Yarloop residents air workshops woes
Several Yarloop residents are “disappointed” with the progress of the Yarloop Workshops.
It has been almost half a decade since the deadly bushfires all but wiped out the town and residents are questioning why the construction of the museum space has not yet started.
The stage one concept plans were approved in April by the Harvey Shire Council, however Yarloop community members said they were not consulted during the planning phase and that only invited members of the community were asked for their input.
A heated meeting was held last week with Harvey shire manager of special projects Pauline Pietersen, project architects and Yarloop residents.
Resident Anthony Toop, who has lived in Yarloop for 14 years, told the Harvey-Waroona Reporter he was unhappy with the lack of communication from the council.
“We don’t know enough about the project and there has been no sessions up until now to inform the entire community,” Mr Toop said.
Mr Toop also believed an estimated time frame from the council was necessary to ensure stage one, two and three were all carried out and not forgotten about.
“Caravans and tourists come through town all the time and there is nothing we can show them,” Mr Toop said.
“It is time to make a start.”
Harvey shire president Paul Gillett said he was unable to give an exact time frame for the full project as it was still in the planning phase.
However, he hoped stage one would begin in the next six to 12 months, which would boost the local economy and provide jobs to construction workers.
Cr Gillett said he wanted to get the ball rolling with the project as soon as possible and that the priority had been the Yarloop Fire Shed and Town Hall which are now both completed.
Stage one includes a steam workshop, men’s shed and tree planting.
Stage two so far includes an interpretation centre and museum for salvaged artefacts and stage three could include a restaurant or micro brewery, event space and user-powered handcar.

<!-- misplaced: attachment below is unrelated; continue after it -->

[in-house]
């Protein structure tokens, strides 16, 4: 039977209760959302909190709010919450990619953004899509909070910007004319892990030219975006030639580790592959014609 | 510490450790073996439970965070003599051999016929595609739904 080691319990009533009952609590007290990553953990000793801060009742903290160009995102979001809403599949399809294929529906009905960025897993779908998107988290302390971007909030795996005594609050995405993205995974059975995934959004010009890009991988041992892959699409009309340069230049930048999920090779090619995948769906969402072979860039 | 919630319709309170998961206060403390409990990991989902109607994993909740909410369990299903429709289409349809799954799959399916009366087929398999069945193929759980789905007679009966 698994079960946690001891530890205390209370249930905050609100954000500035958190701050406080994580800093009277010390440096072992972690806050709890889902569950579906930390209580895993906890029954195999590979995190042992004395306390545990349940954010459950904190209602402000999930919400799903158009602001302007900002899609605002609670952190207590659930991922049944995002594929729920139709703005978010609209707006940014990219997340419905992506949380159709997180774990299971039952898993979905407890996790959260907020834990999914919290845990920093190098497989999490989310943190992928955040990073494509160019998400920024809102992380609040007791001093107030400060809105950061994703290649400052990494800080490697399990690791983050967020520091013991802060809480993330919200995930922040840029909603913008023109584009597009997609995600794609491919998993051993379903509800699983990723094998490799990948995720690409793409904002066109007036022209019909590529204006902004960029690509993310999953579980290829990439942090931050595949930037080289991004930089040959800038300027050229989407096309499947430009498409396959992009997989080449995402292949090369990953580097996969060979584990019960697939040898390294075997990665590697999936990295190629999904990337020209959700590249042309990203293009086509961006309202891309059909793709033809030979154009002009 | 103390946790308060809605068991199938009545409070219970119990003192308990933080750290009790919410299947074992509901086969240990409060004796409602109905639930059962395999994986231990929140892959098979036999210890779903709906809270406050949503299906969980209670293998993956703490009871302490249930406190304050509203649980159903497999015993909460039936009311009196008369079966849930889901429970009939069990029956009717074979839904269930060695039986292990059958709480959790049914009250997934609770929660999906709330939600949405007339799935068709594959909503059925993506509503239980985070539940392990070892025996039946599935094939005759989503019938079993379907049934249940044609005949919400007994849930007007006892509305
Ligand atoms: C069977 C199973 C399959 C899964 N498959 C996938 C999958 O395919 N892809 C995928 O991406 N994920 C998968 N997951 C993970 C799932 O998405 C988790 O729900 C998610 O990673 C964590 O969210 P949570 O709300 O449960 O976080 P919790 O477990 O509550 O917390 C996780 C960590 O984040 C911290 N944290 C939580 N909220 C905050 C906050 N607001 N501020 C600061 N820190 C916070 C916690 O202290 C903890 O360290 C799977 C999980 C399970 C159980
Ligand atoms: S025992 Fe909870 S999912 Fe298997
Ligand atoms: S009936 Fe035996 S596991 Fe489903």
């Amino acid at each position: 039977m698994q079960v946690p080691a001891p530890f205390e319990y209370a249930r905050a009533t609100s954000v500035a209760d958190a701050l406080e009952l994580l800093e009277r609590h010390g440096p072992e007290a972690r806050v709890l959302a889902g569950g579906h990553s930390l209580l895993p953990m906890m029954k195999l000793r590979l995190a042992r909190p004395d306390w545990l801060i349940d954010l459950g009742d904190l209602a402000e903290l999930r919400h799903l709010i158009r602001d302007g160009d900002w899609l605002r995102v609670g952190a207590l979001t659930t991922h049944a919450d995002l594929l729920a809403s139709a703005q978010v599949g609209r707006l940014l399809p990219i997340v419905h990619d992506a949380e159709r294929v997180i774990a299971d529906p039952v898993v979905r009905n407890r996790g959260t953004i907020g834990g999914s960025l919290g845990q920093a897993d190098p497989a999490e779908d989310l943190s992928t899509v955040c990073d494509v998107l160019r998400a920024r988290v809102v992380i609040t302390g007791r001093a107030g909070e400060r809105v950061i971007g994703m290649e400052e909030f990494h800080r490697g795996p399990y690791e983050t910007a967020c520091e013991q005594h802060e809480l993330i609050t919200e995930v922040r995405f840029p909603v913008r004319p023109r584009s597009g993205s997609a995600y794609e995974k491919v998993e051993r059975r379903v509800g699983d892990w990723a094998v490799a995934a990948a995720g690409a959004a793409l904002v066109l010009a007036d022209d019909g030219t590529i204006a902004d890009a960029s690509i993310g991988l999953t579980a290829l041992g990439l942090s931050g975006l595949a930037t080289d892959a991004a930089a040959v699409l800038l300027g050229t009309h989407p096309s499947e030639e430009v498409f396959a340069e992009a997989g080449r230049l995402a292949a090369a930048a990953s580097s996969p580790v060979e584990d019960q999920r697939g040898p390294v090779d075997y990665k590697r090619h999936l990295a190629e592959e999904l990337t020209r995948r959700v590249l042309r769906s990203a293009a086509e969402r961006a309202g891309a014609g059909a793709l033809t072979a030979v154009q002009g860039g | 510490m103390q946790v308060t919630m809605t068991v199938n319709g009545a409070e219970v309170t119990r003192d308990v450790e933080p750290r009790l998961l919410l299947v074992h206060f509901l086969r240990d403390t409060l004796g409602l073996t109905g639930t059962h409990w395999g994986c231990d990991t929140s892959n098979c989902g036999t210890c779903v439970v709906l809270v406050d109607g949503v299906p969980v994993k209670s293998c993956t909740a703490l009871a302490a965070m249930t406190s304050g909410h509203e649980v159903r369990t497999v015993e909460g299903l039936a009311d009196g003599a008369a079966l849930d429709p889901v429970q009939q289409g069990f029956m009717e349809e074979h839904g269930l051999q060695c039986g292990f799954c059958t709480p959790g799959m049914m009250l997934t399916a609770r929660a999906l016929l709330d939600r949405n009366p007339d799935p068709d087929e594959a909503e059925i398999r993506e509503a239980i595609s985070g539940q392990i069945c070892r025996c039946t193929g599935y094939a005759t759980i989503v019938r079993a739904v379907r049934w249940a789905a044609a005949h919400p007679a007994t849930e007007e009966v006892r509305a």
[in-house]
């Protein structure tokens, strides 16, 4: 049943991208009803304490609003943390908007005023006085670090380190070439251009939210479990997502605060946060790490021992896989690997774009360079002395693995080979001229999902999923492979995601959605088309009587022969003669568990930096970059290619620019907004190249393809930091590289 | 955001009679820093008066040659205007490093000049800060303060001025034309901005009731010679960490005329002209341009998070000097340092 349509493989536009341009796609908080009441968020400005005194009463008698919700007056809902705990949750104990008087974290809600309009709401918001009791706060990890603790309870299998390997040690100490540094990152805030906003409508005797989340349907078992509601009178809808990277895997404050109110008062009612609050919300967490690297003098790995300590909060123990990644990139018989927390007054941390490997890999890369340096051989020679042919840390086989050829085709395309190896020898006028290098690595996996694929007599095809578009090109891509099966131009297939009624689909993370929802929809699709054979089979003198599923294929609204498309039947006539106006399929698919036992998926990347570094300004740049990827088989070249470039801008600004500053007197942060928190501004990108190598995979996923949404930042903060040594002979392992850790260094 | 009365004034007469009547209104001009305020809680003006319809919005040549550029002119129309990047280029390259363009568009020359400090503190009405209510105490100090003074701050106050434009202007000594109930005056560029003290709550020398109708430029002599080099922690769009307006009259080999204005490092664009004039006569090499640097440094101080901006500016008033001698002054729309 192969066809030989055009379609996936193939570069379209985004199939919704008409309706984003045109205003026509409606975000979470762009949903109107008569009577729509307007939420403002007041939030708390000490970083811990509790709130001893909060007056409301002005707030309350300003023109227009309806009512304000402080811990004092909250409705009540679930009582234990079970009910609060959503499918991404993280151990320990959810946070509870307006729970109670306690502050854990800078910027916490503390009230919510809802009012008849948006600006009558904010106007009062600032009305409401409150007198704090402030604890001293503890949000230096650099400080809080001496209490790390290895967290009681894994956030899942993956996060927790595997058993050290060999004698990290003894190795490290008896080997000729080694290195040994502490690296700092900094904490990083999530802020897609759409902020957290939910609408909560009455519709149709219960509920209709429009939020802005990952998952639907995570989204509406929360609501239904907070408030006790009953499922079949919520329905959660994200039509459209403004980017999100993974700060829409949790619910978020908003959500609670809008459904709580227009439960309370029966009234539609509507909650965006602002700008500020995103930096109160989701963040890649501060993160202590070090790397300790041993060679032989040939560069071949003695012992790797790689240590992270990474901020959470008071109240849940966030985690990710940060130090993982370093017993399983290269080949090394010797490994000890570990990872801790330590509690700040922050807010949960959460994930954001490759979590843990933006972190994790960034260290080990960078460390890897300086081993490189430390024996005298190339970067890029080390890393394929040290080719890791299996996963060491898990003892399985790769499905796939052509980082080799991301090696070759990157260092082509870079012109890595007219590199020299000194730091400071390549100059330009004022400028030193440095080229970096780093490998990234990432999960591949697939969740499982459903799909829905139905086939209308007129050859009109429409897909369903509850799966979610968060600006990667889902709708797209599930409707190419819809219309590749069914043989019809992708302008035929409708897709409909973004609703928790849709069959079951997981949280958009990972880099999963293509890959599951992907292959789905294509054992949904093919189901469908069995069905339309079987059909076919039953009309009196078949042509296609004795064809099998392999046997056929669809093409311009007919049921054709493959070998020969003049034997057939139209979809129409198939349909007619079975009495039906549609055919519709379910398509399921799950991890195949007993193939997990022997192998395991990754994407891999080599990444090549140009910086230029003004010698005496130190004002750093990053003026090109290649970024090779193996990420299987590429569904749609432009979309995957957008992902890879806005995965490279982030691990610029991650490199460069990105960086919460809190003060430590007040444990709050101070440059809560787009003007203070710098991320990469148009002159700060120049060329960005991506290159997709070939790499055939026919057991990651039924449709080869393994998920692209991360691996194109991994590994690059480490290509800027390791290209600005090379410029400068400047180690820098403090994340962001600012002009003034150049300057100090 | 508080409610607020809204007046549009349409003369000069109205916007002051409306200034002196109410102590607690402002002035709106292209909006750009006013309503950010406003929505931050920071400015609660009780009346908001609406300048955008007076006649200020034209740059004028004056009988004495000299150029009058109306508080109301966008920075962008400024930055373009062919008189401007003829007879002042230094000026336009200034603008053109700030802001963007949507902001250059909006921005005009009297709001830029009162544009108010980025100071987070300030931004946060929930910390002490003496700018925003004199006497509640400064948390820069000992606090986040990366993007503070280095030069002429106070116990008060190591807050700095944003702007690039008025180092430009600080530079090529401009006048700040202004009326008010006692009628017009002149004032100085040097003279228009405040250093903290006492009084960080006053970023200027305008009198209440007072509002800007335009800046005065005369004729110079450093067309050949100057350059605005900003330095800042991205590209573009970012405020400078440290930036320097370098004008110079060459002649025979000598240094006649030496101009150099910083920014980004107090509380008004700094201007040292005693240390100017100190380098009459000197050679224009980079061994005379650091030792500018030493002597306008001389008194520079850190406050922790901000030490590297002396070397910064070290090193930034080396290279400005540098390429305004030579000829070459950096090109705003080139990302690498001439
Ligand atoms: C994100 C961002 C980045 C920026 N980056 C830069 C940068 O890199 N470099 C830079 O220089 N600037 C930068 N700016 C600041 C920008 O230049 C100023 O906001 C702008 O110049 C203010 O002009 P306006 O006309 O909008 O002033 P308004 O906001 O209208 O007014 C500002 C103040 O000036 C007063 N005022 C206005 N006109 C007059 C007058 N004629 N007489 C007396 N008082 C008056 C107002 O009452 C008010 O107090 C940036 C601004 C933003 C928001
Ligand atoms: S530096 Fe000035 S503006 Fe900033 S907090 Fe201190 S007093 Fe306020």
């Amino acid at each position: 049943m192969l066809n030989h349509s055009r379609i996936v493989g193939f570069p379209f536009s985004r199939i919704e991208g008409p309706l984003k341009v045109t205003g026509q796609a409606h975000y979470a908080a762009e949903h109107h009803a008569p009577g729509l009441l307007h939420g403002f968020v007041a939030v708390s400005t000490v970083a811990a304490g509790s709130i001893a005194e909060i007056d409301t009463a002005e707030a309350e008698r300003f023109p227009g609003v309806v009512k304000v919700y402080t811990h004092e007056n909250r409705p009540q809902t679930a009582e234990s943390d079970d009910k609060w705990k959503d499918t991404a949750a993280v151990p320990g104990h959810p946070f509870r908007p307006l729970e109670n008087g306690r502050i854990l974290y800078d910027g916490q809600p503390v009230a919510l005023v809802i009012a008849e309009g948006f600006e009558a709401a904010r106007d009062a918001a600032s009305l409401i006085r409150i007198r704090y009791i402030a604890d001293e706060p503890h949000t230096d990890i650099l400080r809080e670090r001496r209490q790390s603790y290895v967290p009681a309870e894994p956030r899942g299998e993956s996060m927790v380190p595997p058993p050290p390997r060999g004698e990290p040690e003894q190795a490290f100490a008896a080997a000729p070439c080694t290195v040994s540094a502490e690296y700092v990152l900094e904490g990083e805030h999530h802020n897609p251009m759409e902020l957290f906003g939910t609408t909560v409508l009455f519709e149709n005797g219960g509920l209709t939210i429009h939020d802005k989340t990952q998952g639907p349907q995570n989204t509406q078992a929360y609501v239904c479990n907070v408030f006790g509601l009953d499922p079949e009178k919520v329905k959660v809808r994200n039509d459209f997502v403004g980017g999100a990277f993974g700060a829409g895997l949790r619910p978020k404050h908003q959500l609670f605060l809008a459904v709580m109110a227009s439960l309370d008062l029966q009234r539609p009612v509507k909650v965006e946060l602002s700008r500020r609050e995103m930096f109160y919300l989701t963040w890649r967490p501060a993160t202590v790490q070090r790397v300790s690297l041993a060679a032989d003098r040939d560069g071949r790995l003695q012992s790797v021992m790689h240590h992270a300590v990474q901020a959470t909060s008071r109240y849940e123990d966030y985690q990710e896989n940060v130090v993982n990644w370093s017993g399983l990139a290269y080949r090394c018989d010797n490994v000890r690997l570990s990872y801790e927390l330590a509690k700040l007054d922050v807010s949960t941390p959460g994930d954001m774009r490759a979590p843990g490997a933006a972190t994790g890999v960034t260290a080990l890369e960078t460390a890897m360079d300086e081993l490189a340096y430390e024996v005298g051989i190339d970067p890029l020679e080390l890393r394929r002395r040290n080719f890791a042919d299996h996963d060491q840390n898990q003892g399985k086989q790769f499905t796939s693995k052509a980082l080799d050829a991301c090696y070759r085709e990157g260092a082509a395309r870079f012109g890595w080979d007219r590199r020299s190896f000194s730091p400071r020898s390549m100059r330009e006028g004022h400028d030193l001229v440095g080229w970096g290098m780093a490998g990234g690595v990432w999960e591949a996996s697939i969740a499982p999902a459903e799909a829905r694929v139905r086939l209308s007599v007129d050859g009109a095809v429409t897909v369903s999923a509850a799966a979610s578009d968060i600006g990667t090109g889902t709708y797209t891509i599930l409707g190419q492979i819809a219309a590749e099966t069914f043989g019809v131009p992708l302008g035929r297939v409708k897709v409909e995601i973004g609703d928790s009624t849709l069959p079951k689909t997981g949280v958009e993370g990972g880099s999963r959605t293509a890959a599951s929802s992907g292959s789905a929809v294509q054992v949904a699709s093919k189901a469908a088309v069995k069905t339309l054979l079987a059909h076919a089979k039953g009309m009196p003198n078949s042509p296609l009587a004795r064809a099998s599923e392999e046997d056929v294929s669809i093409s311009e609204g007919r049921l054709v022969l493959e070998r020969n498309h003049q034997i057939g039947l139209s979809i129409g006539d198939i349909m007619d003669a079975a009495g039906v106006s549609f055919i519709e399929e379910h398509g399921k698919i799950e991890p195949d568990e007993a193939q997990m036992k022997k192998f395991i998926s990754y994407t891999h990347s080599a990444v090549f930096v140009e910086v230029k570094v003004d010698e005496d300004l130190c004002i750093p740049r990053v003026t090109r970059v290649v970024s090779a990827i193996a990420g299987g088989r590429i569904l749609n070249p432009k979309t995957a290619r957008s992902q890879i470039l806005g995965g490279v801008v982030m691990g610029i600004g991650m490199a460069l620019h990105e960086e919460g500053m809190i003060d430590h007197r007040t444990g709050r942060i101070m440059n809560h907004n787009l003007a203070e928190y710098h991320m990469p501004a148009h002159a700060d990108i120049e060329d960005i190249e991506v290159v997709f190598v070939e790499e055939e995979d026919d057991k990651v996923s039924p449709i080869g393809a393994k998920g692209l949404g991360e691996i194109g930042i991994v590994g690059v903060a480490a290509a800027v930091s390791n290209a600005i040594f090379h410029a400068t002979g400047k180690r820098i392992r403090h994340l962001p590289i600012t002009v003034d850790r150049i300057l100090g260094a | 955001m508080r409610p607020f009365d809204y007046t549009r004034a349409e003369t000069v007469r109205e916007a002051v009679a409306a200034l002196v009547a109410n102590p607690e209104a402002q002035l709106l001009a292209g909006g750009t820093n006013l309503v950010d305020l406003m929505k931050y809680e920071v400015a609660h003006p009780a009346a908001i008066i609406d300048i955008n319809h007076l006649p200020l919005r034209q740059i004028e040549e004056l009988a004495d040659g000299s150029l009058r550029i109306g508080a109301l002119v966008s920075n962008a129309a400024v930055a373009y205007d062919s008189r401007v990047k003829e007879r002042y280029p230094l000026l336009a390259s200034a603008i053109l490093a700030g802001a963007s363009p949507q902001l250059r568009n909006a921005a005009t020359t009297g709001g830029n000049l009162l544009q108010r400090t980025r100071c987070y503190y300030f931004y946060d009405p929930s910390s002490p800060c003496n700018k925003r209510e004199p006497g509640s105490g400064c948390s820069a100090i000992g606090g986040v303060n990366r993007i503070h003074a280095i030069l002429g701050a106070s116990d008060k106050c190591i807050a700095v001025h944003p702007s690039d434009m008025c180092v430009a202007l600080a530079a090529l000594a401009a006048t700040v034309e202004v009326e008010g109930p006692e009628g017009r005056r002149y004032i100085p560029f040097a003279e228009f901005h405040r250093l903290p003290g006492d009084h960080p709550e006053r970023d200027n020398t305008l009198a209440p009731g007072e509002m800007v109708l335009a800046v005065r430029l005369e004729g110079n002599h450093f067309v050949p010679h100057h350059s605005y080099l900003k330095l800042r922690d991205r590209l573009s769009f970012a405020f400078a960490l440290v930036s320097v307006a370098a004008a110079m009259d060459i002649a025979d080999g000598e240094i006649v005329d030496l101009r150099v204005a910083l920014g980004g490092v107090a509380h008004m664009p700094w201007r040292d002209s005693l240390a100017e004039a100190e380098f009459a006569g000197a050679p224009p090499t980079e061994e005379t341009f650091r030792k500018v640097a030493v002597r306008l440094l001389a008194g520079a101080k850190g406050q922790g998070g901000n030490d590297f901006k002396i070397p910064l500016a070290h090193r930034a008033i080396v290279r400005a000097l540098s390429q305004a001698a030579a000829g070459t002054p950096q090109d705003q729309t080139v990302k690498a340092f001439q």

Another Yarloop resident Emma Reid said she was frustrated with the design.
She said the plan stated that a flood-lit carpark was planned to sit adjacent to her house.
She said residents had not been notified of the plans and believed the carpark should go on the opposite side of the land so that it was as far away as possible from residents and the nearby playground which could cause safety issues.
During the meeting, one resident questioned why trees were planned for the outskirts of the museum when they were a serious “fire hazard”.
Another resident told shire representatives that “this was our town”. Yarloop CRC manager Julie-Ann Ford said that after initially having felt quite disappointed with the Yarloop Workshops plans and lack of community involvement, she was happy with the outcome of the meeting.
“I felt there was a lot of unanswered questions around the plans but felt by the end of the meeting the Shire of Harvey staff had listened to our concerns,” Mrs Ford said.
“This project is very important to the community of Yarloop and to the progression of the town and I think we would like to see something great for the locals and tourists built on the old site and somewhere to house and showcase the precious items we have left from the steam workshops.”
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